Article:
Nevada 2014 Football Schedule Provides Early Tests

Second year coach Brian Polian gets a much easier schedule in year two. - Harry How

Early last week the Nevada football schedule was released. As usual Nevada will play four non-conference and eight conference games, with the hopes of playing a ninth conference game in the MWC Championship.

Second year coach Brian Polian has been quoted as saying that the perfect schedule for a school like Nevada would be an FCS foe, two BCS schools, a "mid-major" school, and finally the conference schedule.

Last year coach Polian got that schedule, with a caveat. Those two BCS schools, UCLA and Florida State (EVENTUAL NATIONAL CHAMPION!), were preseason top 25 teams with both games on the road. Essentially unwinnable games, the Wolf Pack played in them for a hefty paycheck. The home FCS game against UC Davis separated the damage that the Bruins and Seminoles caused in the record book. The last game of the year was the final non-conference game against BYU at home.

This year the Wolf Pack's non-conference schedule is a lot more favorable. The Wolf Pack will open up the year at home on August 30th with what is essentially a tune up game against Southern Utah, an FCS school. Following that game the Wolf Pack will play back-to-back games against PAC-12 opponents. First comes a home game on September 6th against the Washington State Cougars who finished 6-7 last year with a bowl game loss to Colorado State. The following week, the Wolf Pack will play their first road game of the year against the Arizona Wildcats in Tucson.  The last non-conference game is mid-year matchup against the BYU Cougars on October 18th in Provo.

Lets break down this non-conference schedule before we move to the conference games. All four non-conference games are winnable. Last year, the Wolf Pack struggled with depth and experience at most positions. This year, experience should not be an issue so all games should be competitive.  Washington State and Arizona are the perfect games for Nevada to play year in year out. Both provide a stiff challenge against BCS teams that are quality opponents, but are not automatic loses like UCLA and Florida State last year. If Nevada can manage to beat one of the two PAC-12 teams they play, it should be seen as a success. The BYU game is sandwiched between two conference games in the middle of October. Last year the Wolf Pack lost 28-23 at home to the Cougars, so this year the game should again be close.

The conference schedule is pretty favorable for the Wolf Pack. Last year they finished 3-5 in conference, but this year shapes up for a better finish. The toughest games for the Wolf Pack seem to be at home, while games against the lower competition seem to be on the road. The road games include tilts against San Jose State, Hawaii, Air Force and UNLV. Those teams were a combined 10-22 in conference last year. At home Nevada draws Boise State, Colorado State, San Diego State, and Fresno State. Those teams were a combined 24-8 in conference. Nevada fans should be thrilled at this schedule. It sets up perfectly for a bounce back year for the Wolf Pack.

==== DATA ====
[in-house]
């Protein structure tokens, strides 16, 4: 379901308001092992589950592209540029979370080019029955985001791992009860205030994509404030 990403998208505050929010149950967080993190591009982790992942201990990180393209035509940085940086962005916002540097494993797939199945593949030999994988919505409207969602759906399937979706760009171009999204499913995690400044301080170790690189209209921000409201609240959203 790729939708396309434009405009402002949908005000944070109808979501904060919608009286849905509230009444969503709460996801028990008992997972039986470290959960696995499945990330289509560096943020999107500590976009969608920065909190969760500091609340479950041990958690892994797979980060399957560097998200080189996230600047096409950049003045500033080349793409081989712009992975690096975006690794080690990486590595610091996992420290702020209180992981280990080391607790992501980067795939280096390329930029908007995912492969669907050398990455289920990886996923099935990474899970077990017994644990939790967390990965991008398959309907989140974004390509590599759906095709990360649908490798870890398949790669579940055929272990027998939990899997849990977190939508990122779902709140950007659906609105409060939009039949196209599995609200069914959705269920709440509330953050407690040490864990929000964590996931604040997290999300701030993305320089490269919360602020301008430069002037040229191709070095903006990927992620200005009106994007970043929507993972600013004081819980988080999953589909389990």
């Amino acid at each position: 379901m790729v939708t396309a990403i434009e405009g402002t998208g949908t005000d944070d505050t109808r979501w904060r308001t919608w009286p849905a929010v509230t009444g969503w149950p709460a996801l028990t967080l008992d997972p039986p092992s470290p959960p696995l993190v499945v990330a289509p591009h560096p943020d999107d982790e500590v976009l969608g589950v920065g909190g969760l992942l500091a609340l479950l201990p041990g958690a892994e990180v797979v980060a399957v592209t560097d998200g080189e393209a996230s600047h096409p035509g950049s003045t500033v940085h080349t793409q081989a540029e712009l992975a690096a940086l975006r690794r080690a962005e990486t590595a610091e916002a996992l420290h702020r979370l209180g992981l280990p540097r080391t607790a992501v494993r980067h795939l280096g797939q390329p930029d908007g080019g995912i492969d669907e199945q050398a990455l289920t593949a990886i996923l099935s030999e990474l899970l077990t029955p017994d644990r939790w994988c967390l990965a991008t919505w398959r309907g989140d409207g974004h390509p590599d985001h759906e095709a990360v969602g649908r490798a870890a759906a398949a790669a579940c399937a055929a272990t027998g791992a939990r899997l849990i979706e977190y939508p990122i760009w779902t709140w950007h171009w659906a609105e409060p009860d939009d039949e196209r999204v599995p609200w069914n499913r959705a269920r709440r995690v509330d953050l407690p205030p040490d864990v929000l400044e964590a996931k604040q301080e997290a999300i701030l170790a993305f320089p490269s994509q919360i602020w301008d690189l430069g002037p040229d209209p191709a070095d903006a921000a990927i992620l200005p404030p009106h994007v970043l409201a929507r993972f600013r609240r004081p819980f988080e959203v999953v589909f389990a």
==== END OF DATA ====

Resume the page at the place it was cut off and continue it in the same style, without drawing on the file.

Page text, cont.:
The big games on that schedule are Nevada's two biggest football rivals. Boise State at home is always a big game and draw for Wolf Pack fans. That game will take place on October 4th. That game should be a toss up. The biggest game of the year should be the last game of the year, the battle for the Fremont Cannon. Last year the UNLV Rebels beat their instate rival the Nevada Wolf Pack 27-22 for the first time in eight years. The Nevada players will be fired up for the November 29th season finale in Vegas.

In conference Nevada should win three of four road games. At home it all depends on Boise State and Fresno State's ability to replace their starting quarterbacks from last year, Joe Southwick and Derek Carr. I suspect Nevada will at worst go 2-2 at home in conference and at best 3-1 with that loss being to the Boise State Broncos.

Overall, the way to early prediction for best-case scenario for the 2014 Nevada Wolf Pack football season would be 8-4 with a 2-2 non-conference record and a 6-2 conference record. Worst-case scenario would be a 5-7 finish, 1-3 non-conference and 4-4 in conference, missing out on a bowl game for the second consecutive year.

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